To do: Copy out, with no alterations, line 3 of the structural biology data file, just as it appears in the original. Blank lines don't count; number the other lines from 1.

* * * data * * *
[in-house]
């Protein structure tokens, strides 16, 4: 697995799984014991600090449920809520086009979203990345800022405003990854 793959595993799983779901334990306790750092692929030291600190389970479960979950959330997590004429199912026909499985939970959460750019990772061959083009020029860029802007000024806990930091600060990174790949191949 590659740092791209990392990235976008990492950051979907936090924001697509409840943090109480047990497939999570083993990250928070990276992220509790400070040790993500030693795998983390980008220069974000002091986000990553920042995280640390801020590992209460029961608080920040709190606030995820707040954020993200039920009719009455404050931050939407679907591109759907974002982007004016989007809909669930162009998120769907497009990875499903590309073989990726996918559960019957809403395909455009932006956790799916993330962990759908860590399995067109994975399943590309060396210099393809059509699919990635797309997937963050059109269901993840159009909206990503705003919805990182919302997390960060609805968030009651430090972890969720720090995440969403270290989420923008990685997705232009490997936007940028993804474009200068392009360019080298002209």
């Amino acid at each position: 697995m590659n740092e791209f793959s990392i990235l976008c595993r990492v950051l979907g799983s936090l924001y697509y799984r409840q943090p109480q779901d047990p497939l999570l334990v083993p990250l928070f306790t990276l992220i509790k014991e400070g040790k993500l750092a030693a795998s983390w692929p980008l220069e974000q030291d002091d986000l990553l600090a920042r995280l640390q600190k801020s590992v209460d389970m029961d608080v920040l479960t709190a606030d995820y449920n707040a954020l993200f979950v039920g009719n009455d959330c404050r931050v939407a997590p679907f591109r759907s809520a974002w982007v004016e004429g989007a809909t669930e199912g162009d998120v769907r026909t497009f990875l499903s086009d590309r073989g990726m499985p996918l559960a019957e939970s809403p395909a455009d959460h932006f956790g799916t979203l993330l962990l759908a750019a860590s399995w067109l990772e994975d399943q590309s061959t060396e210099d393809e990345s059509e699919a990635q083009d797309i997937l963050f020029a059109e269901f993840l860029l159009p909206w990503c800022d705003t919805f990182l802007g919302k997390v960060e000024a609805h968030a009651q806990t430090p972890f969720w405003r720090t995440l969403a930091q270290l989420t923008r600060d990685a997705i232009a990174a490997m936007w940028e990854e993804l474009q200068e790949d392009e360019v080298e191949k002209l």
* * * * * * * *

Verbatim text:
């Amino acid at each position: 697995m590659n740092e791209f793959s990392i990235l976008c595993r990492v950051l979907g799983s936090l924001y697509y799984r409840q943090p109480q779901d047990p497939l999570l334990v083993p990250l928070f306790t990276l992220i509790k014991e400070g040790k993500l750092a030693a795998s983390w692929p980008l220069e974000q030291d002091d986000l990553l600090a920042r995280l640390q600190k801020s590992v209460d389970m029961d608080v920040l479960t709190a606030d995820y449920n707040a954020l993200f979950v039920g009719n009455d959330c404050r931050v939407a997590p679907f591109r759907s809520a974002w982007v004016e004429g989007a809909t669930e199912g162009d998120v769907r026909t497009f990875l499903s086009d590309r073989g990726m499985p996918l559960a019957e939970s809403p395909a455009d959460h932006f956790g799916t979203l993330l962990l759908a750019a860590s399995w067109l990772e994975d399943q590309s061959t060396e210099d393809e990345s059509e699919a990635q083009d797309i997937l963050f020029a059109e269901f993840l860029l159009p909206w990503c800022d705003t919805f990182l802007g919302k997390v960060e000024a609805h968030a009651q806990t430090p972890f969720w405003r720090t995440l969403a930091q270290l989420t923008r600060d990685a997705i232009a990174a490997m936007w940028e990854e993804l474009q200068e790949d392009e360019v080298e191949k002209l």